An Evaluation of a College Exercise Leader Program: Using Exercise Science Students as Advocates for Behavior Modification
Originally Published In
Journal of Physical Activity and Health
The purpose of this study was to evaluate a college’s exercise leadership program, which was developed to help students, faculty and staff implement behavior changes necessary to begin and maintain a comprehensive exercise program. Methods:
From 2006–2011, a total 66 subjects were recruited and each was assigned to a student exercise leader. Based on comprehensive baseline assessments, each student designed an individualized exercise program for his/her subject. At program completion, the subjects were reassessed. Results:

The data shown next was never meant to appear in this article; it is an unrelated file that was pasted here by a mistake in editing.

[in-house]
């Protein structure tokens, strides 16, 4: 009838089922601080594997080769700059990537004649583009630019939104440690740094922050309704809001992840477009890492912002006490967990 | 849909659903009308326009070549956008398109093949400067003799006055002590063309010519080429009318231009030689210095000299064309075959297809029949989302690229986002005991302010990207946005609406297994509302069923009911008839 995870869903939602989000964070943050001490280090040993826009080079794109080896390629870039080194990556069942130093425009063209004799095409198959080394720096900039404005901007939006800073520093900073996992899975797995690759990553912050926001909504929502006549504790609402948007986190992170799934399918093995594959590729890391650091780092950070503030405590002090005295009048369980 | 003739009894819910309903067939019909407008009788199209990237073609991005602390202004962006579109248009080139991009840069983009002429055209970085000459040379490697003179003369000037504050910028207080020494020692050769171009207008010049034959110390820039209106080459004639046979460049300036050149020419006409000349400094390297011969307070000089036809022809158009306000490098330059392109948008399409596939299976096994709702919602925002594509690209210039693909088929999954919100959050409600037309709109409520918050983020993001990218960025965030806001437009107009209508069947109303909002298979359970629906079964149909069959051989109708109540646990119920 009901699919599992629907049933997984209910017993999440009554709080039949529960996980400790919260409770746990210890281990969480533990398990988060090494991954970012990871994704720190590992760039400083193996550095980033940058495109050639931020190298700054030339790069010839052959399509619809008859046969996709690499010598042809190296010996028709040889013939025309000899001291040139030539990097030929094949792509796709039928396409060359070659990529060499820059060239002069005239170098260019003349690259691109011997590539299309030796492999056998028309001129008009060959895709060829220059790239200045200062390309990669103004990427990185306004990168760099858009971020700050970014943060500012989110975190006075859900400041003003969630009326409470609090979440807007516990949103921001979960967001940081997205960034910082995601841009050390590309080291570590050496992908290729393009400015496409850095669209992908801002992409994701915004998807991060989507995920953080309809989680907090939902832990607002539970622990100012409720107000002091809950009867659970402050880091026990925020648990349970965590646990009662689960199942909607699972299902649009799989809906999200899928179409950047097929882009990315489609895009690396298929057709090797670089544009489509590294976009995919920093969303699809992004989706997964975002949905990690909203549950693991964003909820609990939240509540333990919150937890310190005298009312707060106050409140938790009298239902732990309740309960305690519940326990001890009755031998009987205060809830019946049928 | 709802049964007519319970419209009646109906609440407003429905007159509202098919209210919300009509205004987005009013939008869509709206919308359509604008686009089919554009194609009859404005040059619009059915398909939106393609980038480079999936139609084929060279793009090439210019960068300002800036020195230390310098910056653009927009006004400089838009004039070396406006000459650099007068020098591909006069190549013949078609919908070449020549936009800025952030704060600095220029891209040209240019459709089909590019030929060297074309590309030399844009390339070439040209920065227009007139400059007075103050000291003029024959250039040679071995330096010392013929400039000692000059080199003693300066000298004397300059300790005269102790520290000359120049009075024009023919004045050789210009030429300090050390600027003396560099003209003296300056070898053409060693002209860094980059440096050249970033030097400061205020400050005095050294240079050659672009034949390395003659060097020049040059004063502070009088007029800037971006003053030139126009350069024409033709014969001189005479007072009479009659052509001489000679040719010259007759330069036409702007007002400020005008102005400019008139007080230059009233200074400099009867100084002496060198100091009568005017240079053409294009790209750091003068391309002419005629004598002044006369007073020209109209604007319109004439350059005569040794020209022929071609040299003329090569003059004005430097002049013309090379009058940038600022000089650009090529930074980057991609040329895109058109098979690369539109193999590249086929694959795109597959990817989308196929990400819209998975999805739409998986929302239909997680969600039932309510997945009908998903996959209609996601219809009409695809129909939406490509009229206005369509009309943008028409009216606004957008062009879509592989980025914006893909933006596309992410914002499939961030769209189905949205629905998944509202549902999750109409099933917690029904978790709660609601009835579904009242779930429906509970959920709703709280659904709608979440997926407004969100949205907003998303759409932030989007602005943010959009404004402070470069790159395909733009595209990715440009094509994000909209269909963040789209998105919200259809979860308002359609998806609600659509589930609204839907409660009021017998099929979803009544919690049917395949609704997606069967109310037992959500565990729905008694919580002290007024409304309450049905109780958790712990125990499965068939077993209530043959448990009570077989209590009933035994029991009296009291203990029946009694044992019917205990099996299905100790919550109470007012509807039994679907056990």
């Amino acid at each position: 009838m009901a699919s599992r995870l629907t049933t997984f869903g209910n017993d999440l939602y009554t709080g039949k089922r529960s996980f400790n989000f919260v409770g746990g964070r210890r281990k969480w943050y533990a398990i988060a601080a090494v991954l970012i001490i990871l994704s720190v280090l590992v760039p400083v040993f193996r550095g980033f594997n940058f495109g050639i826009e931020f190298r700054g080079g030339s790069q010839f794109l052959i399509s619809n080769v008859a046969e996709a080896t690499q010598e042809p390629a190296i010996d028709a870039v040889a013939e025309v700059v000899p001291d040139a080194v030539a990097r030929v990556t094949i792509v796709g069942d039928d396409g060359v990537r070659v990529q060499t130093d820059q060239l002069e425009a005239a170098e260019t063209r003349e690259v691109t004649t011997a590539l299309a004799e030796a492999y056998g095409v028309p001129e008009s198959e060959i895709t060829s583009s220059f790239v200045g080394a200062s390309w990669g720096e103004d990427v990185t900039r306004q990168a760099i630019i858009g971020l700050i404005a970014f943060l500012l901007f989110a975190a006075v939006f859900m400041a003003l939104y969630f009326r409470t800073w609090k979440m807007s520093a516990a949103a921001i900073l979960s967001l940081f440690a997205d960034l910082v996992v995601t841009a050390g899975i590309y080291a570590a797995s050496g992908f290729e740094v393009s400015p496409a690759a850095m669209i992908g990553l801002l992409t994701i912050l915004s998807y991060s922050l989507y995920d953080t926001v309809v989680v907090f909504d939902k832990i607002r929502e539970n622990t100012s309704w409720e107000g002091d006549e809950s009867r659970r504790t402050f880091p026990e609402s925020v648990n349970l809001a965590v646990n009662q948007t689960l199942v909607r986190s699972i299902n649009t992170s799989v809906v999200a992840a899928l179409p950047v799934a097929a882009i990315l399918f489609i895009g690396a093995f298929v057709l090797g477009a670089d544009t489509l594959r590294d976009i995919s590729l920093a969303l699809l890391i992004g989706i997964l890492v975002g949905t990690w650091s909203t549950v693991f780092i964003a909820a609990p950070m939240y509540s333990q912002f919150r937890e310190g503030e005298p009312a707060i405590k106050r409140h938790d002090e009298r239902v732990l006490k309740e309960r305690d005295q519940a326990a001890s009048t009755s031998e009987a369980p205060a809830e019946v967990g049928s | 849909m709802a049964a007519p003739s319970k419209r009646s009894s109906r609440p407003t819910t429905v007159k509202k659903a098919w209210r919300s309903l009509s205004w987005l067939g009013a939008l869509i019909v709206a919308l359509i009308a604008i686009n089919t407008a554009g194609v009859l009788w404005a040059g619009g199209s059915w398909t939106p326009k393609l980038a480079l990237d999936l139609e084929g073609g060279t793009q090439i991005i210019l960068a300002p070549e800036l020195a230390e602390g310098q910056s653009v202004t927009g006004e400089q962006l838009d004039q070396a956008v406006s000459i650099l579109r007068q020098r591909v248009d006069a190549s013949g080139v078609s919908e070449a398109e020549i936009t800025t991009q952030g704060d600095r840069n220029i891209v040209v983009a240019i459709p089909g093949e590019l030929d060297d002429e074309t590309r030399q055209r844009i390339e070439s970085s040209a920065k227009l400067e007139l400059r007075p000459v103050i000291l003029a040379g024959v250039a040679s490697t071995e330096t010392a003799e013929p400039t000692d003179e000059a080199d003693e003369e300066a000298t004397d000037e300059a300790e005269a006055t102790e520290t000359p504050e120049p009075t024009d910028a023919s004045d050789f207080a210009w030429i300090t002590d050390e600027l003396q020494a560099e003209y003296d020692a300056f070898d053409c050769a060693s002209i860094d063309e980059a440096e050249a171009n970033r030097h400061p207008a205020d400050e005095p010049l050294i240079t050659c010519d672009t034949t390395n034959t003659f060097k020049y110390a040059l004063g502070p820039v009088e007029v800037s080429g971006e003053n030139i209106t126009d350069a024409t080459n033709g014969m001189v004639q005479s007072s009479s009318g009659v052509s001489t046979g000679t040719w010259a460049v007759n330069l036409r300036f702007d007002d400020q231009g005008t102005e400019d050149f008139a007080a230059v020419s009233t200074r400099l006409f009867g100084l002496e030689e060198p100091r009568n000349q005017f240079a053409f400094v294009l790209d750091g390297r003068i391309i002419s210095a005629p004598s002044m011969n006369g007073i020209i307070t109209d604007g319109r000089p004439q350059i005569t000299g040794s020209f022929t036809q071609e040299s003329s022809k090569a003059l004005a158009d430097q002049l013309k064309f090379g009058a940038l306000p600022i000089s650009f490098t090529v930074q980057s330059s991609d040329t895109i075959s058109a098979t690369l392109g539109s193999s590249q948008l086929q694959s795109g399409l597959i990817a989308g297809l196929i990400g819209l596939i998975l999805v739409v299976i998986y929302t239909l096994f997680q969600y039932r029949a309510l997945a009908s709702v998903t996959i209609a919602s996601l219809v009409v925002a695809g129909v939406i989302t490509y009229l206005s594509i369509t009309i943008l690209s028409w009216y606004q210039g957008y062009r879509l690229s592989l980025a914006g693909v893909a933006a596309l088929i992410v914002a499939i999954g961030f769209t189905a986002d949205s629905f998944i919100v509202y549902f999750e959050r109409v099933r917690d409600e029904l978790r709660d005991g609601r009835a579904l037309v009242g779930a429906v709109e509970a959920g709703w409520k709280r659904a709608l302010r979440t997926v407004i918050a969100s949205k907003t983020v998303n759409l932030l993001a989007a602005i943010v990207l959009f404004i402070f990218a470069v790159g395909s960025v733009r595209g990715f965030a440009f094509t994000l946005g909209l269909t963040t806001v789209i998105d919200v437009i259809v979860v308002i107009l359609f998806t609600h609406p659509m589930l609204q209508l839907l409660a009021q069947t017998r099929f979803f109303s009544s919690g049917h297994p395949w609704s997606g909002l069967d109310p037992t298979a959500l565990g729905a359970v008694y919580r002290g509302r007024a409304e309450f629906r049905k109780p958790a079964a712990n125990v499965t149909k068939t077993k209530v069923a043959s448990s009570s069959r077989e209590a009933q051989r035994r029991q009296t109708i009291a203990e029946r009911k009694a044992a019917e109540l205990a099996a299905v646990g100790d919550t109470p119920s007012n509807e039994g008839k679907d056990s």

Paired t tests were used to find significant statistical changes (P < .05) among the fitness components. Significant changes as a function of the 6-week exercise program were observed in body weight, body fat percentage, waist circumference, 1-mile walk time, sit-ups, push-ups, and trunk flexion. Conclusions:
Getting started is the most difficult step, but beginning an exercise program has immediate benefits. Institutions of higher education are addressing issues of wellness as a means for increasing graduation, retention, and productivity rates among their campus constituents. These efforts are part of a collaborative effort initiated by the American College Health Association known as Healthy Campus 2020. The findings from this study have a direct impact on programmatic efforts.